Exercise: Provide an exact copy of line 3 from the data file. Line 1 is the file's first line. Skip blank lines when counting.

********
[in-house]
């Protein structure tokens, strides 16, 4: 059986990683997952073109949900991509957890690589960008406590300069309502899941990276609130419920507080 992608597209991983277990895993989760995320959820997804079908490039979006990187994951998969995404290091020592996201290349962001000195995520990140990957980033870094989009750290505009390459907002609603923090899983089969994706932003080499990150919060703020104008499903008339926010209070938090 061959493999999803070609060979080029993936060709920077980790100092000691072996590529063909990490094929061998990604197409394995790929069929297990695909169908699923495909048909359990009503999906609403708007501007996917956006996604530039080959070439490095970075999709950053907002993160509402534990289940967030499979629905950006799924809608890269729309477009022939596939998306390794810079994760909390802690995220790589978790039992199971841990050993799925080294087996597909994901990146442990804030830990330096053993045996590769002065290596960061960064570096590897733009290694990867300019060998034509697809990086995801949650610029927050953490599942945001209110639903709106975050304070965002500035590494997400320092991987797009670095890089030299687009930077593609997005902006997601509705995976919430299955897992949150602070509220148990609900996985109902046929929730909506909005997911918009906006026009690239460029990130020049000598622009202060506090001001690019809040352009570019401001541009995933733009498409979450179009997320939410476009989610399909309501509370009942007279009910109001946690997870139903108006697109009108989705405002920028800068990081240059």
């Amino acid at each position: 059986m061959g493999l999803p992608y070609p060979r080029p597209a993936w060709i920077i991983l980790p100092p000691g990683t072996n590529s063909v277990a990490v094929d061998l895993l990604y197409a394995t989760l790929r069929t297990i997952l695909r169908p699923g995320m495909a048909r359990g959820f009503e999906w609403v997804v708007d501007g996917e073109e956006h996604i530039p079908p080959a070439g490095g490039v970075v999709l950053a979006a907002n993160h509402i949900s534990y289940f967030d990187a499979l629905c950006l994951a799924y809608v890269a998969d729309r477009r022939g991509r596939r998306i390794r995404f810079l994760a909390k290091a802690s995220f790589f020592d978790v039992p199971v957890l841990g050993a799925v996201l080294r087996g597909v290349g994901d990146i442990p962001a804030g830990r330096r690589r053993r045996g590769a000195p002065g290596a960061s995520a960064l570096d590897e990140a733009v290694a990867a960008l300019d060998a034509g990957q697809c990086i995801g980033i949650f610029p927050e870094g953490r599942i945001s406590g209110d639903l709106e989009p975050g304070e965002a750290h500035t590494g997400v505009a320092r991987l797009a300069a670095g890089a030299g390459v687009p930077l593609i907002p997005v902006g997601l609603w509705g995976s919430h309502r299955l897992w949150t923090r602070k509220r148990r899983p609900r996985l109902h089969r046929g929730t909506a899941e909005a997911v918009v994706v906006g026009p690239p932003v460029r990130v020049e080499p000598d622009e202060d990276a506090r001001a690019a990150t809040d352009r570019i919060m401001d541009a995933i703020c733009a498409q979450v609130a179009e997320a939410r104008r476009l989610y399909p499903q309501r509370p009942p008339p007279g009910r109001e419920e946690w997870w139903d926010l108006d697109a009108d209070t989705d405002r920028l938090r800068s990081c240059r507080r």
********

């Amino acid at each position: 059986m061959g493999l999803p992608y070609p060979r080029p597209a993936w060709i920077i991983l980790p100092p000691g990683t072996n590529s063909v277990a990490v094929d061998l895993l990604y197409a394995t989760l790929r069929t297990i997952l695909r169908p699923g995320m495909a048909r359990g959820f009503e999906w609403v997804v708007d501007g996917e073109e956006h996604i530039p079908p080959a070439g490095g490039v970075v999709l950053a979006a907002n993160h509402i949900s534990y289940f967030d990187a499979l629905c950006l994951a799924y809608v890269a998969d729309r477009r022939g991509r596939r998306i390794r995404f810079l994760a909390k290091a802690s995220f790589f020592d978790v039992p199971v957890l841990g050993a799925v996201l080294r087996g597909v290349g994901d990146i442990p962001a804030g830990r330096r690589r053993r045996g590769a000195p002065g290596a960061s995520a960064l570096d590897e990140a733009v290694a990867a960008l300019d060998a034509g990957q697809c990086i995801g980033i949650f610029p927050e870094g953490r599942i945001s406590g209110d639903l709106e989009p975050g304070e965002a750290h500035t590494g997400v505009a320092r991987l797009a300069a670095g890089a030299g390459v687009p930077l593609i907002p997005v902006g997601l609603w509705g995976s919430h309502r299955l897992w949150t923090r602070k509220r148990r899983p609900r996985l109902h089969r046929g929730t909506a899941e909005a997911v918009v994706v906006g026009p690239p932003v460029r990130v020049e080499p000598d622009e202060d990276a506090r001001a690019a990150t809040d352009r570019i919060m401001d541009a995933i703020c733009a498409q979450v609130a179009e997320a939410r104008r476009l989610y399909p499903q309501r509370p009942p008339p007279g009910r109001e419920e946690w997870w139903d926010l108006d697109a009108d209070t989705d405002r920028l938090r800068s990081c240059r507080r």